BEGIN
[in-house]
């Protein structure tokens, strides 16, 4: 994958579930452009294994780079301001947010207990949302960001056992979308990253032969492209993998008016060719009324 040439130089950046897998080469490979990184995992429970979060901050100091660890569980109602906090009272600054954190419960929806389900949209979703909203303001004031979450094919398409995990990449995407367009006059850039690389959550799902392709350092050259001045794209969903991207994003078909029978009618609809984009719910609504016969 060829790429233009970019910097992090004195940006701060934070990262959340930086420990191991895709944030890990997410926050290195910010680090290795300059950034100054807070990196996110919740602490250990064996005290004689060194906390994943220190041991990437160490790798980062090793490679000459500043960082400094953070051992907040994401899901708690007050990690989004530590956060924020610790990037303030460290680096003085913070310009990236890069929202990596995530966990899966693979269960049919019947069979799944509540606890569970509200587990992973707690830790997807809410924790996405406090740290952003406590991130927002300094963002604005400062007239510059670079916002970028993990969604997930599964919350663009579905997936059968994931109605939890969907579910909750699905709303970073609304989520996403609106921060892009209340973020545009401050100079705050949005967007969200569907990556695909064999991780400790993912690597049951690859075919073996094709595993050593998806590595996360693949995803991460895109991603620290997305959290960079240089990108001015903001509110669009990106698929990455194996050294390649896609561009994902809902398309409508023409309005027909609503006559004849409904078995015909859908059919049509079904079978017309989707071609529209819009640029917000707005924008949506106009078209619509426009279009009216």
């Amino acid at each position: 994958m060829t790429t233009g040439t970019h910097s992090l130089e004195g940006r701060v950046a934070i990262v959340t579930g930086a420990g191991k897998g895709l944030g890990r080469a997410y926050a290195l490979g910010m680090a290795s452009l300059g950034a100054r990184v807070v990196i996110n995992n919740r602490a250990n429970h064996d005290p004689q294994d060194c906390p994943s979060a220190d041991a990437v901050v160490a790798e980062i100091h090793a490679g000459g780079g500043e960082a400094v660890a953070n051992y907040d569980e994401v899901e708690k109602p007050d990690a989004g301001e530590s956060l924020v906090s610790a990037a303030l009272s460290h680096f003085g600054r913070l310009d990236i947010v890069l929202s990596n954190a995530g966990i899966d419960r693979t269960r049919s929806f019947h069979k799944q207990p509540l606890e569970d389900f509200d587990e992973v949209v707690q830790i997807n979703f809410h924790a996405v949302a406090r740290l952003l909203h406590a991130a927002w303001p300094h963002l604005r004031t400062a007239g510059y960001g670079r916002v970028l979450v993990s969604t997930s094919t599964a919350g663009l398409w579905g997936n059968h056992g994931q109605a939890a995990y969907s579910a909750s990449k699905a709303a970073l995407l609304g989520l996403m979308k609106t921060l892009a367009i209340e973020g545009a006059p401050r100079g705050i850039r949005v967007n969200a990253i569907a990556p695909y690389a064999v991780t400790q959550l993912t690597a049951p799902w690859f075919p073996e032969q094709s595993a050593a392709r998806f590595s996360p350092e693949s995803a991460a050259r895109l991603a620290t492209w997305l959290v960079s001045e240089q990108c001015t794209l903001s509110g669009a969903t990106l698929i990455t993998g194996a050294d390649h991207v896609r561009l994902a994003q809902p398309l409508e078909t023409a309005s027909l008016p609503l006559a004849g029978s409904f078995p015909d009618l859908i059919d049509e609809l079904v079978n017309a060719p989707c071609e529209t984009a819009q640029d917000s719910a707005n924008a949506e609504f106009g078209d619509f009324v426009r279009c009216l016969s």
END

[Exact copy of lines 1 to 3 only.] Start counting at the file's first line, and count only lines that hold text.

[in-house]
């Protein structure tokens, strides 16, 4: 994958579930452009294994780079301001947010207990949302960001056992979308990253032969492209993998008016060719009324 040439130089950046897998080469490979990184995992429970979060901050100091660890569980109602906090009272600054954190419960929806389900949209979703909203303001004031979450094919398409995990990449995407367009006059850039690389959550799902392709350092050259001045794209969903991207994003078909029978009618609809984009719910609504016969 060829790429233009970019910097992090004195940006701060934070990262959340930086420990191991895709944030890990997410926050290195910010680090290795300059950034100054807070990196996110919740602490250990064996005290004689060194906390994943220190041991990437160490790798980062090793490679000459500043960082400094953070051992907040994401899901708690007050990690989004530590956060924020610790990037303030460290680096003085913070310009990236890069929202990596995530966990899966693979269960049919019947069979799944509540606890569970509200587990992973707690830790997807809410924790996405406090740290952003406590991130927002300094963002604005400062007239510059670079916002970028993990969604997930599964919350663009579905997936059968994931109605939890969907579910909750699905709303970073609304989520996403609106921060892009209340973020545009401050100079705050949005967007969200569907990556695909064999991780400790993912690597049951690859075919073996094709595993050593998806590595996360693949995803991460895109991603620290997305959290960079240089990108001015903001509110669009990106698929990455194996050294390649896609561009994902809902398309409508023409309005027909609503006559004849409904078995015909859908059919049509079904079978017309989707071609529209819009640029917000707005924008949506106009078209619509426009279009009216």
């Amino acid at each position: 994958m060829t790429t233009g040439t970019h910097s992090l130089e004195g940006r701060v950046a934070i990262v959340t579930g930086a420990g191991k897998g895709l944030g890990r080469a997410y926050a290195l490979g910010m680090a290795s452009l300059g950034a100054r990184v807070v990196i996110n995992n919740r602490a250990n429970h064996d005290p004689q294994d060194c906390p994943s979060a220190d041991a990437v901050v160490a790798e980062i100091h090793a490679g000459g780079g500043e960082a400094v660890a953070n051992y907040d569980e994401v899901e708690k109602p007050d990690a989004g301001e530590s956060l924020v906090s610790a990037a303030l009272s460290h680096f003085g600054r913070l310009d990236i947010v890069l929202s990596n954190a995530g966990i899966d419960r693979t269960r049919s929806f019947h069979k799944q207990p509540l606890e569970d389900f509200d587990e992973v949209v707690q830790i997807n979703f809410h924790a996405v949302a406090r740290l952003l909203h406590a991130a927002w303001p300094h963002l604005r004031t400062a007239g510059y960001g670079r916002v970028l979450v993990s969604t997930s094919t599964a919350g663009l398409w579905g997936n059968h056992g994931q109605a939890a995990y969907s579910a909750s990449k699905a709303a970073l995407l609304g989520l996403m979308k609106t921060l892009a367009i209340e973020g545009a006059p401050r100079g705050i850039r949005v967007n969200a990253i569907a990556p695909y690389a064999v991780t400790q959550l993912t690597a049951p799902w690859f075919p073996e032969q094709s595993a050593a392709r998806f590595s996360p350092e693949s995803a991460a050259r895109l991603a620290t492209w997305l959290v960079s001045e240089q990108c001015t794209l903001s509110g669009a969903t990106l698929i990455t993998g194996a050294d390649h991207v896609r561009l994902a994003q809902p398309l409508e078909t023409a309005s027909l008016p609503l006559a004849g029978s409904f078995p015909d009618l859908i059919d049509e609809l079904v079978n017309a060719p989707c071609e529209t984009a819009q640029d917000s719910a707005n924008a949506e609504f106009g078209d619509f009324v426009r279009c009216l016969s």